Novel approach for evaluating detector-related uncertainties in a LArTPC using MicroBooNE data

MicroBooNE collaboration

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4 Scopus citations

Abstract

Primary challenges for current and future precision neutrino experiments using liquid argon time projection chambers (LArTPCs) include understanding detector effects and quantifying the associated systematic uncertainties. This paper presents a novel technique for assessing and propagating LArTPC detector-related systematic uncertainties. The technique makes modifications to simulation waveforms based on a parameterization of observed differences in ionization signals from the TPC between data and simulation, while remaining insensitive to the details of the detector model. The modifications are then used to quantify the systematic differences in low- and high-level reconstructed quantities. This approach could be applied to future LArTPC detectors, such as those used in SBN and DUNE.

Original languageEnglish (US)
Article number454
JournalEuropean Physical Journal C
Volume82
Issue number5
DOIs
StatePublished - May 2022

Bibliographical note

Funding Information:
This document was prepared by the MicroBooNE collaboration using the resources of the Fermi National Accelerator Laboratory (Fermilab), a U.S. Department of Energy, Office of Science, HEP User Facility. Fermilab is managed by Fermi Research Alliance, LLC (FRA), acting under Contract No. DE-AC02-07CH11359. MicroBooNE is supported by the following: the U.S. Department of Energy, Office of Science, Offices of High Energy Physics and Nuclear Physics; the U.S. National Science Foundation; the Swiss National Science Foundation; the Science and Technology Facilities Council (STFC), part of the United Kingdom Research and Innovation; the Royal Society (United Kingdom); and The European Union’s Horizon 2020 Marie Sklodowska-Curie Actions. Additional support for the laser calibration system and cosmic ray tagger was provided by the Albert Einstein Center for Fundamental Physics, Bern, Switzerland. We also acknowledge the contributions of technical and scientific staff to the design, construction, and operation of the MicroBooNE detector as well as the contributions of past collaborators to the development of MicroBooNE analyses, without whom this work would not have been possible.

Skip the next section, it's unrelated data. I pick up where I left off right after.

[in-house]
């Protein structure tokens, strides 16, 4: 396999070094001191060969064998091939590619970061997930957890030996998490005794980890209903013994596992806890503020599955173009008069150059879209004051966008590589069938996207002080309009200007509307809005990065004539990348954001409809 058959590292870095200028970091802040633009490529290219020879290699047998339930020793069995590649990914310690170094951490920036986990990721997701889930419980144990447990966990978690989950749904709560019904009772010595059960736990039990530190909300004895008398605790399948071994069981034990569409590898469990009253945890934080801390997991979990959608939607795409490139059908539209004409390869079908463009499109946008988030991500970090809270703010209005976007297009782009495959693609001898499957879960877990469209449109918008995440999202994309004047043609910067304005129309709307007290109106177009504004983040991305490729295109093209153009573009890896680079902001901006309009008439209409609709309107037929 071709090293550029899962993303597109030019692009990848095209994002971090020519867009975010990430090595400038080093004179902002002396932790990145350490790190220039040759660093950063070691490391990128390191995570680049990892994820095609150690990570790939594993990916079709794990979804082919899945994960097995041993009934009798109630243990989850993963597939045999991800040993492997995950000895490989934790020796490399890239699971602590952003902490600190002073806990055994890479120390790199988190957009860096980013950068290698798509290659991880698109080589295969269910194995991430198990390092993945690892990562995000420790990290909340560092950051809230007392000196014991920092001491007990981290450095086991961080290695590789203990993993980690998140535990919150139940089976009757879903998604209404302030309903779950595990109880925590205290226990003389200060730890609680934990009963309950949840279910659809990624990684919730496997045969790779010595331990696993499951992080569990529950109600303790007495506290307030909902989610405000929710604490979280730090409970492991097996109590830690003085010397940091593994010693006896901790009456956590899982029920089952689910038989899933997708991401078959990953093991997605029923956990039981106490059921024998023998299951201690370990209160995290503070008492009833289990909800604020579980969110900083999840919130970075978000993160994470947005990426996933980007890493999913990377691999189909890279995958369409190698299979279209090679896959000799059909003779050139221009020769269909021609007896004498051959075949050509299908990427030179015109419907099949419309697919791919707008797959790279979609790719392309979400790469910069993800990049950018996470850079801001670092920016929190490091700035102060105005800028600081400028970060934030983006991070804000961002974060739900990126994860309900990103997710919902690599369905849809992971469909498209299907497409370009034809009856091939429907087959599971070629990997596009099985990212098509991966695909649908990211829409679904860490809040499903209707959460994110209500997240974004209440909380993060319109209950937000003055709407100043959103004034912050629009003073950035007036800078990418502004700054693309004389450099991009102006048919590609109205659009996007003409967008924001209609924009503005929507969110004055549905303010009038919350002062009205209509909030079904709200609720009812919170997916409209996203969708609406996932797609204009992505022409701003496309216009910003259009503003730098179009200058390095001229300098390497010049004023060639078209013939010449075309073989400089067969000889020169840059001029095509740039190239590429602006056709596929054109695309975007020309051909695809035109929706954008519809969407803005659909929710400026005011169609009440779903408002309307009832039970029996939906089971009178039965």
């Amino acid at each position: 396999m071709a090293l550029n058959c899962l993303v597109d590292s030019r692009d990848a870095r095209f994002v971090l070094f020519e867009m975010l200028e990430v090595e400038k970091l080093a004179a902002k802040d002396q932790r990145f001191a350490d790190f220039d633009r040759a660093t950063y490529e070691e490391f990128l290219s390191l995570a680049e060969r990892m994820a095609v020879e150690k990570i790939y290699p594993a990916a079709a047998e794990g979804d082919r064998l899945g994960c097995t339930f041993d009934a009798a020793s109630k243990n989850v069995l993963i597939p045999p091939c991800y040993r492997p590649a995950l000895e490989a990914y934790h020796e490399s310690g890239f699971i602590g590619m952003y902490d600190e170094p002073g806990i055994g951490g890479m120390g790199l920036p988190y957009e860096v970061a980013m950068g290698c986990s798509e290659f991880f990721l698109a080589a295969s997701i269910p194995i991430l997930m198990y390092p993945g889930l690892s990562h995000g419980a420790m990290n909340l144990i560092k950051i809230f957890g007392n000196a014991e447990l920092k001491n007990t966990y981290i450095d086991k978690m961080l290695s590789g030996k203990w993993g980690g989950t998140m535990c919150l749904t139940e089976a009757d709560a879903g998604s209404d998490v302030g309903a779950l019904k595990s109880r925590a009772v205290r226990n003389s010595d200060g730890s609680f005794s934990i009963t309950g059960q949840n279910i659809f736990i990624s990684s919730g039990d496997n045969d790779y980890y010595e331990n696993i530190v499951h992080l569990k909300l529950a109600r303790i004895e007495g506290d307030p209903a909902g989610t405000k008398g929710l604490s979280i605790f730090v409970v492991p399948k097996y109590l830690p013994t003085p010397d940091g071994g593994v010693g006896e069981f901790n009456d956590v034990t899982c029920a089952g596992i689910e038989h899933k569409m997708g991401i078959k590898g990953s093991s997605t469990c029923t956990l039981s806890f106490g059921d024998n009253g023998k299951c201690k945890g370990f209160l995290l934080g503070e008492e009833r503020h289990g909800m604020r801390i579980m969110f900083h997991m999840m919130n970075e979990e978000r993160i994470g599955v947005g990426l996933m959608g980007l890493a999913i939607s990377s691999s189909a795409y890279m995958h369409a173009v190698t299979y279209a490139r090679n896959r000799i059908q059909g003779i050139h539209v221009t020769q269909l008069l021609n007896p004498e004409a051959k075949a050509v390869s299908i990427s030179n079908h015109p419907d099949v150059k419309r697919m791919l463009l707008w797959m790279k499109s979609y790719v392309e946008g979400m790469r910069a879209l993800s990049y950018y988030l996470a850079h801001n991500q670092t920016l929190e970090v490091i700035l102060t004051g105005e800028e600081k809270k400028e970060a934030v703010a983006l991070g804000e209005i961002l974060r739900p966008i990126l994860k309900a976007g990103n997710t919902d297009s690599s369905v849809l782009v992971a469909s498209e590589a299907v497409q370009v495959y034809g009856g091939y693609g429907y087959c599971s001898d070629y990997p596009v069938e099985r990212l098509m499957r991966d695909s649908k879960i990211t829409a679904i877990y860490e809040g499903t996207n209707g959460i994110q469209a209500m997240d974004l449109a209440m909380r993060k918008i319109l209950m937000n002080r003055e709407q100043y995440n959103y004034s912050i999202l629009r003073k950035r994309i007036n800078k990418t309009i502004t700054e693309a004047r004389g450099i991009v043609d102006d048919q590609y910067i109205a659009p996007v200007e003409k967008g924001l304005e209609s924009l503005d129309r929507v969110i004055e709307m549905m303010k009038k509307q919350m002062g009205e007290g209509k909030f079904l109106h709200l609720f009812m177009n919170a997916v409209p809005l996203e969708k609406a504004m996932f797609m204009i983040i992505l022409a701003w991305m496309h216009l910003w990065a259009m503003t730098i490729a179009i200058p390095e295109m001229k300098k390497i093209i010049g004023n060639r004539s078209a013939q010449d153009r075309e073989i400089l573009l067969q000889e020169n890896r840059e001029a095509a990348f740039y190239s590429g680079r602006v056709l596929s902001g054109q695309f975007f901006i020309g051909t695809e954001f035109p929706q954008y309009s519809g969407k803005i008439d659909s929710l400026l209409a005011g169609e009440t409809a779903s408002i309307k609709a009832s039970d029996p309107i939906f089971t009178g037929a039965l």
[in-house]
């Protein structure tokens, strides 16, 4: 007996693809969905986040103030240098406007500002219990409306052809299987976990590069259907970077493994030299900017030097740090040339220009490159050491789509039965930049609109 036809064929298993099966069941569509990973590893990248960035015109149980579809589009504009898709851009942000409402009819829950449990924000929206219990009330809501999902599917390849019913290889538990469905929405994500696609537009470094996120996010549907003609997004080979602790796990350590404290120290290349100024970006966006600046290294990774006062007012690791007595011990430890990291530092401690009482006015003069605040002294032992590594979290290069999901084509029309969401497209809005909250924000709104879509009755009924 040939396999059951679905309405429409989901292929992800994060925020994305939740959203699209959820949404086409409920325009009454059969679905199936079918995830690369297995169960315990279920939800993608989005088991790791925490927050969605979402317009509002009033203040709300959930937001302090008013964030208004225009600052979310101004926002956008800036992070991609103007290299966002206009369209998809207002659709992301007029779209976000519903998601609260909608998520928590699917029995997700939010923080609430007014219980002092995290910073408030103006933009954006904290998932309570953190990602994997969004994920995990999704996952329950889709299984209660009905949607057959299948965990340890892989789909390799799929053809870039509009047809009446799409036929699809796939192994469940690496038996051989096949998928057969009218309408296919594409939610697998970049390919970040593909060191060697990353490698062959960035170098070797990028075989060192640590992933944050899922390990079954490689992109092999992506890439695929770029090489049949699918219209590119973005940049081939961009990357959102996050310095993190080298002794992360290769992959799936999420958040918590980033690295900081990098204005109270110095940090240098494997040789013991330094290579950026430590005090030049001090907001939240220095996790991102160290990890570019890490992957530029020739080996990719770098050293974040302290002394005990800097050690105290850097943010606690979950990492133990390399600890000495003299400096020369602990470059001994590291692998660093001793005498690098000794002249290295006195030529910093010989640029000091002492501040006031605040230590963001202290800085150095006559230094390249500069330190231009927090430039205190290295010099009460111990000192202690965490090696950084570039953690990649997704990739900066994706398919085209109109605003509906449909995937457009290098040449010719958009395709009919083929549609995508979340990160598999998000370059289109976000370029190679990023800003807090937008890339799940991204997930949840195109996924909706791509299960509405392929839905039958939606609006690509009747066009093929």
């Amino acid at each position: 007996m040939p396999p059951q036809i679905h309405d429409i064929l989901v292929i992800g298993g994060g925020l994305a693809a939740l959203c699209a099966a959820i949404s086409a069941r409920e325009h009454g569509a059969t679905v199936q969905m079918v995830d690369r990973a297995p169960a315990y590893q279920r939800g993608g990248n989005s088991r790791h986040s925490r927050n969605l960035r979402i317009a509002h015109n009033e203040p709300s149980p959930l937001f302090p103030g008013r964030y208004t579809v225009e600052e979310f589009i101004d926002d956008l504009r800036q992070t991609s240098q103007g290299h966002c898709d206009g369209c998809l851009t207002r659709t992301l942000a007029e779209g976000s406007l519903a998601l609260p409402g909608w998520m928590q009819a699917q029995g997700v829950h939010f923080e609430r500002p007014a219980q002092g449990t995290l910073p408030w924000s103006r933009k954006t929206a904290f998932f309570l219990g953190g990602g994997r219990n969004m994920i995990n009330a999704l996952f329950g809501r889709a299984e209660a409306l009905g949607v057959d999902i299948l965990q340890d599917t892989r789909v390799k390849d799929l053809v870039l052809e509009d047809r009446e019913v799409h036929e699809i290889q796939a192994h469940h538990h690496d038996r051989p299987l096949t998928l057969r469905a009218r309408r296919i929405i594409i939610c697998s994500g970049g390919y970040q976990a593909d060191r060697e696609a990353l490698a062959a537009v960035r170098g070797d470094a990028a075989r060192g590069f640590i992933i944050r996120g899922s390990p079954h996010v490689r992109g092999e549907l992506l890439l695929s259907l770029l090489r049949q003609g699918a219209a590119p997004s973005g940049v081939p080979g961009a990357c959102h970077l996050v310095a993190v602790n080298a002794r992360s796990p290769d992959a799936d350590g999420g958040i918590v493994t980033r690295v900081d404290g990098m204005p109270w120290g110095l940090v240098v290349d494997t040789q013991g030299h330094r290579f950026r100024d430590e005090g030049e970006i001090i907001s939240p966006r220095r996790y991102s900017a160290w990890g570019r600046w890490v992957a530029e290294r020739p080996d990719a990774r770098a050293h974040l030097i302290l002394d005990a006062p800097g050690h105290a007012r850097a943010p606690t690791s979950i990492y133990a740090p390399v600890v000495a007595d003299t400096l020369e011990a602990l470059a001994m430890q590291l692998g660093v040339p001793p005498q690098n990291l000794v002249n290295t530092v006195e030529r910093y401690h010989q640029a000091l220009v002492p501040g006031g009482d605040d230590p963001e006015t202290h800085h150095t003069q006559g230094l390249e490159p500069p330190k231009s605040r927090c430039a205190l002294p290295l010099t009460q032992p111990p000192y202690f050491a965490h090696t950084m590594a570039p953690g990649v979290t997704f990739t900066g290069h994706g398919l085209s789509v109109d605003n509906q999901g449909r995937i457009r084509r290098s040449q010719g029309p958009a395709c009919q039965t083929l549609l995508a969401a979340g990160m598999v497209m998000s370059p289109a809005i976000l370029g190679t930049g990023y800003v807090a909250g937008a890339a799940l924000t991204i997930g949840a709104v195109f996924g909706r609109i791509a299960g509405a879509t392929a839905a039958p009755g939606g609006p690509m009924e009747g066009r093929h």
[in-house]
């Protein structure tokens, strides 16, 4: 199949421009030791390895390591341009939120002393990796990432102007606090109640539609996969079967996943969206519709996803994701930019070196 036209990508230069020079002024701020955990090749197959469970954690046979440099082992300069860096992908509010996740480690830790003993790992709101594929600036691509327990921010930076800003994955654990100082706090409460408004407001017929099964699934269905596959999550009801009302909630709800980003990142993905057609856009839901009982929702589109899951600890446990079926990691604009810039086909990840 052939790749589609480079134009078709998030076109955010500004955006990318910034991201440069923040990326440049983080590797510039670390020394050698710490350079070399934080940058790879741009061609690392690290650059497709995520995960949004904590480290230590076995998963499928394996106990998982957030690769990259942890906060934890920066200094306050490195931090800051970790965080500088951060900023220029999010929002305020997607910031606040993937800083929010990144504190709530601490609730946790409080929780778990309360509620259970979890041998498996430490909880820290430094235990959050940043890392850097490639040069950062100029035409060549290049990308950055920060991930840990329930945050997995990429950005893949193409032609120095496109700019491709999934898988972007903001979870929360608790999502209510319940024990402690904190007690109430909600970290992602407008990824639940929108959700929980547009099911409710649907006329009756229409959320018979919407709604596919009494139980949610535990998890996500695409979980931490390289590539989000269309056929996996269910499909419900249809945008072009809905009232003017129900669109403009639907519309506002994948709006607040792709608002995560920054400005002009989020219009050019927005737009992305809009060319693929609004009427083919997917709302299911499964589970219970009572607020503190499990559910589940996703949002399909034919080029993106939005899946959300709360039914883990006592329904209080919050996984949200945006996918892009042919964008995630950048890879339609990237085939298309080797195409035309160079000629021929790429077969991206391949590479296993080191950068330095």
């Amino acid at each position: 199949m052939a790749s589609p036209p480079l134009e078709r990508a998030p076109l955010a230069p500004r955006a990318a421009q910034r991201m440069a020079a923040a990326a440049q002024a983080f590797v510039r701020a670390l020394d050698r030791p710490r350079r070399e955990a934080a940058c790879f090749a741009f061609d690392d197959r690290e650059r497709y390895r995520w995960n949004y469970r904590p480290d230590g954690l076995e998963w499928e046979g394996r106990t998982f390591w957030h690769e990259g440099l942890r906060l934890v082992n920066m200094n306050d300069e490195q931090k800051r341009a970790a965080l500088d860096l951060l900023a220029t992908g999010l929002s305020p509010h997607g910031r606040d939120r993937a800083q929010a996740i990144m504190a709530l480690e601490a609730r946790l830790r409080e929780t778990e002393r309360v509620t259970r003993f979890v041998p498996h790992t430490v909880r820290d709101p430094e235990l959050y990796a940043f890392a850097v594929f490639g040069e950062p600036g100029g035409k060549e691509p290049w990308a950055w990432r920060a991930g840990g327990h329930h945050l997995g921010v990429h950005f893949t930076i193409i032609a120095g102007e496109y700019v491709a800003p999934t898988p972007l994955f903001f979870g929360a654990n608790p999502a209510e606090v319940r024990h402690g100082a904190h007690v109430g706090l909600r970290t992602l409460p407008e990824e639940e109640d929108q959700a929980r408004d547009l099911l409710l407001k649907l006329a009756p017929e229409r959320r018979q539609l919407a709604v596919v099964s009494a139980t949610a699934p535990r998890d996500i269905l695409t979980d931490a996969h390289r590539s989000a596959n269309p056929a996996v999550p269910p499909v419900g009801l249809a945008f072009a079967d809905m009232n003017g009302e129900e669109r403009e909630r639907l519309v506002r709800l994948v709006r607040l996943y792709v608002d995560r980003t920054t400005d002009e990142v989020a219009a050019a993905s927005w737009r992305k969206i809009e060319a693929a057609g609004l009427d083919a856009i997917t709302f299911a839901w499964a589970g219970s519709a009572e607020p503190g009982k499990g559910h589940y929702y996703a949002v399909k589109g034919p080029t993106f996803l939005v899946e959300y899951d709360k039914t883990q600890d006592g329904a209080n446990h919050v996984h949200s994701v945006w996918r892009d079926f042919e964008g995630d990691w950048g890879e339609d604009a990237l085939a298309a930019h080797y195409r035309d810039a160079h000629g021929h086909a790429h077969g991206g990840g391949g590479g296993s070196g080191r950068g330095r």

Funding Information:
This document was prepared by the MicroBooNE collaboration using the resources of the Fermi National Accelerator Laboratory (Fermilab), a U.S. Department of Energy, Office of Science, HEP User Facility. Fermilab is managed by Fermi Research Alliance, LLC (FRA), acting under Contract No. DE-AC02-07CH11359. MicroBooNE is supported by the following: the U.S. Department of Energy, Office of Science, Offices of High Energy Physics and Nuclear Physics; the U.S. National Science Foundation; the Swiss National Science Foundation; the Science and Technology Facilities Council (STFC), part of the United Kingdom Research and Innovation; the Royal Society (United Kingdom); and The European Union’s Horizon 2020 Marie Sklodowska-Curie Actions. Additional support for the laser calibration system and cosmic ray tagger was provided by the Albert Einstein Center for Fundamental Physics, Bern, Switzerland. We also acknowledge the contributions of technical and scientific staff to the design, construction, and operation of the MicroBooNE detector as well as the contributions of past collaborators to the development of MicroBooNE analyses, without whom this work would not have been possible.

Publisher Copyright:
© 2022, The Author(s).

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